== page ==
Decadence, thy name is strawberry
Never mind the yellow around the stems. These strawberries
are the tastiest ever. / Photo by Shannon K. Johnson
By Shannon K. Johnson
February 20, 2009 | There is something about Valentine's
Day that encourages us to indulge. This year I cleared
my busy schedule to indulge in an amazing dessert: Chocolate-covered
Fortunately, the strawberries were on sale this week
and my friend Shelly was around to help.
Fresh strawberries had been on sale at Smith's grocery
store, and after careful inspection I picked the strawberry
box with smaller red fruits, because big strawberries
are not necessarily better strawberries.
As I learned in my biology class last term, the fruit
of the strawberry is actually a segment of the stem,
meaning the fruit becomes woody as it grows larger.
With my small red strawberries washed and drying on
the counter, I set a small pot of water on the stove
and put a small ceramic bowl over it. The bowl must
be larger than the mouth of the pot so the water can
boil to heat the bowl without the water touching it.
This is a poor man's imitation of the double boiler.
In the ceramics bowl we placed the semi-sweet chocolate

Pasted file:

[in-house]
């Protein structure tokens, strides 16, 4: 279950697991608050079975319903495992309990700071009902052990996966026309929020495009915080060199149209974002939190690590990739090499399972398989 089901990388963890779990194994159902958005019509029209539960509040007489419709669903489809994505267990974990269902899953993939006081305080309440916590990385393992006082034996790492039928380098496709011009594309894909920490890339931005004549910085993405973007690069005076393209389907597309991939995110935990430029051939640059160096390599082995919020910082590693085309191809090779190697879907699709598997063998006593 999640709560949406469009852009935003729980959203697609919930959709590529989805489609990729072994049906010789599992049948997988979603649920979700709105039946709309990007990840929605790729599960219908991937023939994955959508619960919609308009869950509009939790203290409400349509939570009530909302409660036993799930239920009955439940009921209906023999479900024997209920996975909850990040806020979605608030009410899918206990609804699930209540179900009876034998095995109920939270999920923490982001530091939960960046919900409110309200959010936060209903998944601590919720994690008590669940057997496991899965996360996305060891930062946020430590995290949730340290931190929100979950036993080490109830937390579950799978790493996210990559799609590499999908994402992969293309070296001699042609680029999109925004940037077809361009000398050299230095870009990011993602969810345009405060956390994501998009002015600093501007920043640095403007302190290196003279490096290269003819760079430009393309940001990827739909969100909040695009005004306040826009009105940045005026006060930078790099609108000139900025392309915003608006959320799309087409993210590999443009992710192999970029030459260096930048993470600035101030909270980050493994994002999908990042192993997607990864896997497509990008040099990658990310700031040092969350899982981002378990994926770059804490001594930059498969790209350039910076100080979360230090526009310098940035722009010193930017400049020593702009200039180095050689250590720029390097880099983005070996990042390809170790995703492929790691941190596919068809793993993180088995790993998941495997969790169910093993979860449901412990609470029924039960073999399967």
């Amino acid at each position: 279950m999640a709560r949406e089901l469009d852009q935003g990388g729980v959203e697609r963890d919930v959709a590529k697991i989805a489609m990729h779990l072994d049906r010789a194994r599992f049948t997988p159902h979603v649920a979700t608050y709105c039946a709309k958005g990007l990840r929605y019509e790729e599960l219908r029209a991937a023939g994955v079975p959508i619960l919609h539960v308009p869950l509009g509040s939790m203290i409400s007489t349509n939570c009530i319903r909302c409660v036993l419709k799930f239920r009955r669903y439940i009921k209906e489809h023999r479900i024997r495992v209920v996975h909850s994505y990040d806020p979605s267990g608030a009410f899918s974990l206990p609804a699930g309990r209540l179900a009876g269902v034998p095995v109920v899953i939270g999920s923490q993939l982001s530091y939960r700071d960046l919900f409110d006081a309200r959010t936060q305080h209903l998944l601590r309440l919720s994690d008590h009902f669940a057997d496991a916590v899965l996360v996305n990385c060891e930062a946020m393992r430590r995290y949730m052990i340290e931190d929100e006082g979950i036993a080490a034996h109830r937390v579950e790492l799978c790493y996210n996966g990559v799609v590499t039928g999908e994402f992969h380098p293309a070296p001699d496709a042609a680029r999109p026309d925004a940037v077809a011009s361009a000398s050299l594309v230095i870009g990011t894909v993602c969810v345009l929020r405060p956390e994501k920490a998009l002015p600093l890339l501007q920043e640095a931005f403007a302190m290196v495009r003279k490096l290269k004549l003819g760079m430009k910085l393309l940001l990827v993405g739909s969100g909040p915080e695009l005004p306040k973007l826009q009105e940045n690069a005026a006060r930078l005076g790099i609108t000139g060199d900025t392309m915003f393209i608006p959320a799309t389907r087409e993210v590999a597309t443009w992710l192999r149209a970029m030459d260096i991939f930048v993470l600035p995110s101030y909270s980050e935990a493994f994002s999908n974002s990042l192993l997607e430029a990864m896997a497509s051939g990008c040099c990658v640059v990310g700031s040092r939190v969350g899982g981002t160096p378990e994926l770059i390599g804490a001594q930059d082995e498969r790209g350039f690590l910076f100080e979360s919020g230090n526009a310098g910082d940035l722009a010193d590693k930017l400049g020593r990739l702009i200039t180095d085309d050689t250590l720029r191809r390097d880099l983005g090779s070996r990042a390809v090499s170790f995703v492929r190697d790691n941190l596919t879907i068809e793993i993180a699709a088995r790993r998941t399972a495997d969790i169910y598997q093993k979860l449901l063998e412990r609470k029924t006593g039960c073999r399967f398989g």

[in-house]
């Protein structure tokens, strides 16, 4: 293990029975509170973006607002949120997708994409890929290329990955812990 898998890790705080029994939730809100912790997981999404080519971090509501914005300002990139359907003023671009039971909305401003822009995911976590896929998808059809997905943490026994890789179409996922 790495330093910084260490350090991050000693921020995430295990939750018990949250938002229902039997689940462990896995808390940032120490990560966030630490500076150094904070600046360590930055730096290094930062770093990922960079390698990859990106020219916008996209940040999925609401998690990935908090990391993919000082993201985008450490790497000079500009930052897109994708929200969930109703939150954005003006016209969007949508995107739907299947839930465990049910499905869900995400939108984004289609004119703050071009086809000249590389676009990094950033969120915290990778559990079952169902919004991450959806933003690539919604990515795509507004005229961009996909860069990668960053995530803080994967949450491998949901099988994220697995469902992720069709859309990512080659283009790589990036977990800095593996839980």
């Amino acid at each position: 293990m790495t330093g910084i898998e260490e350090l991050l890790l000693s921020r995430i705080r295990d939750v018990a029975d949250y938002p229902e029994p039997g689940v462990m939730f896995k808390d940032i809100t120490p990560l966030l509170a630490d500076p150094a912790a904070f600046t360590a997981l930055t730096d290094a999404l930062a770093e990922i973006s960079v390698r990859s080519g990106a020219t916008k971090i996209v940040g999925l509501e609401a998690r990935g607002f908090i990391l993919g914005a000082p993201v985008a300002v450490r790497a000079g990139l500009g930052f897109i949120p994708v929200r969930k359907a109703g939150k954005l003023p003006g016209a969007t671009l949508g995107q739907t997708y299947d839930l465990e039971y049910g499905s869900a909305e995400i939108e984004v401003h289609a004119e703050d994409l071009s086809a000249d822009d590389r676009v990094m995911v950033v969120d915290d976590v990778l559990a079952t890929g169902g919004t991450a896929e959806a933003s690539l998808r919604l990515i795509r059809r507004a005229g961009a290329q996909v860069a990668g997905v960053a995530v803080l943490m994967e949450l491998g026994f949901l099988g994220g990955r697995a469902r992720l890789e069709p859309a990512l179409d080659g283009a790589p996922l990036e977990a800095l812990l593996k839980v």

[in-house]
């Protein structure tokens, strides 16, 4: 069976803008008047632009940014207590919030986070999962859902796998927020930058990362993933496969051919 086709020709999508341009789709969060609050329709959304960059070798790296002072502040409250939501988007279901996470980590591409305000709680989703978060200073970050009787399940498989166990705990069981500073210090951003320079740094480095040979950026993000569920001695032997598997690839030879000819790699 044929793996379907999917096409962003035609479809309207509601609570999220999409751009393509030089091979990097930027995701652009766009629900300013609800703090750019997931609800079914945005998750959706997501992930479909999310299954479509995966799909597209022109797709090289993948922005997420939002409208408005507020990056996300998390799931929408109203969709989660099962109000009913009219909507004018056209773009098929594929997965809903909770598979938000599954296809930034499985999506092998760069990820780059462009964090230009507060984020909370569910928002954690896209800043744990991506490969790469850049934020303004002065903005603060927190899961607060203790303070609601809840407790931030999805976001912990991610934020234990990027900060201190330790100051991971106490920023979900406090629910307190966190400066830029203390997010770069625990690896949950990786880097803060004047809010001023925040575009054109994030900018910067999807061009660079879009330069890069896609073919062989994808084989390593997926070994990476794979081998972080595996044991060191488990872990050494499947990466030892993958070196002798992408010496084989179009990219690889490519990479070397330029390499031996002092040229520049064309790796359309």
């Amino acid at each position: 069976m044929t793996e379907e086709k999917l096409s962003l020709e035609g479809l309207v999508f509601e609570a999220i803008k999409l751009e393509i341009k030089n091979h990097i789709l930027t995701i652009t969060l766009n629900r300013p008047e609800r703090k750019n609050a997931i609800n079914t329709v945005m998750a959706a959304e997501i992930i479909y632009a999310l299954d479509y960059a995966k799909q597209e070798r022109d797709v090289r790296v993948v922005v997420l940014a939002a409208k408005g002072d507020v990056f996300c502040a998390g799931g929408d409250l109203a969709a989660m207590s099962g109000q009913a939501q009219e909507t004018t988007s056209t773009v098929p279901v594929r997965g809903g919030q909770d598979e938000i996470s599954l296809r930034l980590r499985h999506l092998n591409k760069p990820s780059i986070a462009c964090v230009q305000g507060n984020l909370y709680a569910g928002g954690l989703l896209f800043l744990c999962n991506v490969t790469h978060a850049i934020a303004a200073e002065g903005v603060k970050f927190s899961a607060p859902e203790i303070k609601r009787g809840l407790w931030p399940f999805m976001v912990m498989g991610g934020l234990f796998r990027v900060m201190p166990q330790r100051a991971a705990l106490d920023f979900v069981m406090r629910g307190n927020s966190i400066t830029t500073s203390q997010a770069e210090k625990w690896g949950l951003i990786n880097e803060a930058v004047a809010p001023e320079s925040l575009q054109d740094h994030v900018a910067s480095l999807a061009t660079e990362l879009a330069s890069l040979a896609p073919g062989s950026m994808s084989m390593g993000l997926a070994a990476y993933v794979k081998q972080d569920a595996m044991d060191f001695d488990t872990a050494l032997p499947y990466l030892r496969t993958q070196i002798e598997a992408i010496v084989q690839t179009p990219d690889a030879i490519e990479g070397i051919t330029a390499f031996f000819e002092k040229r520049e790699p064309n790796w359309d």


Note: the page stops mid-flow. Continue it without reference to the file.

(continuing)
chips with a dash of orange extract. This chocolate
is the hardest to melt, and frankly I prefer milk chocolate,
but I failed to check the package at the grocery store
and wound up with the wrong chips.
So we wound up with a darker dip than I would have
We also melted white chocolate and a new cinnamon
chips in the microwave. The key to melting in the microwave
is to take the chocolate out every 30 seconds and stir
it to make sure the chocolate melts evenly and does
But after taking the bowls out of the microwave, we
rotated the bowls onto the boiler (small pot) to keep
the chocolate pliable.
The reason we melted the chocolates in the microwave
was so we could drizzle different layers of chocolate
over one another.
To get an even coat of chocolate, dip the strawberry
in and tilt it to one side. While holding the leaves,
turn evenly. When you pull the strawberry out, flip
it straight over quickly to pull the tip of the chocolate
smooth against the berry.
Lay the fruit on a piece of wax paper and place in
the fridge. This helps cool the chocolate, as if you
leave the fruit out the white chocolate will never dry.
Initially, we had hoped to layer the white and semi-sweet
chocolate, but any time we tried to dip one strawberry
from one to the other, they mixed, and instead of a
cool, layered effect the chocolate turned a messy gray.
Instead we dipped spoons in the melted chocolate and
gently tilted the spoon so a thin trail of chocolate
could be strung over the strawberries.
So after putting the berry in the fridge, allowing
it to cool, it is time to eat the sweet dessert. Chocolate-covered
strawberries are a perfect balance of chocolate and
sweet, tart fruit.
I recommend sitting down with a glass of lemonade
and a good book to leisurely eat the strawberry.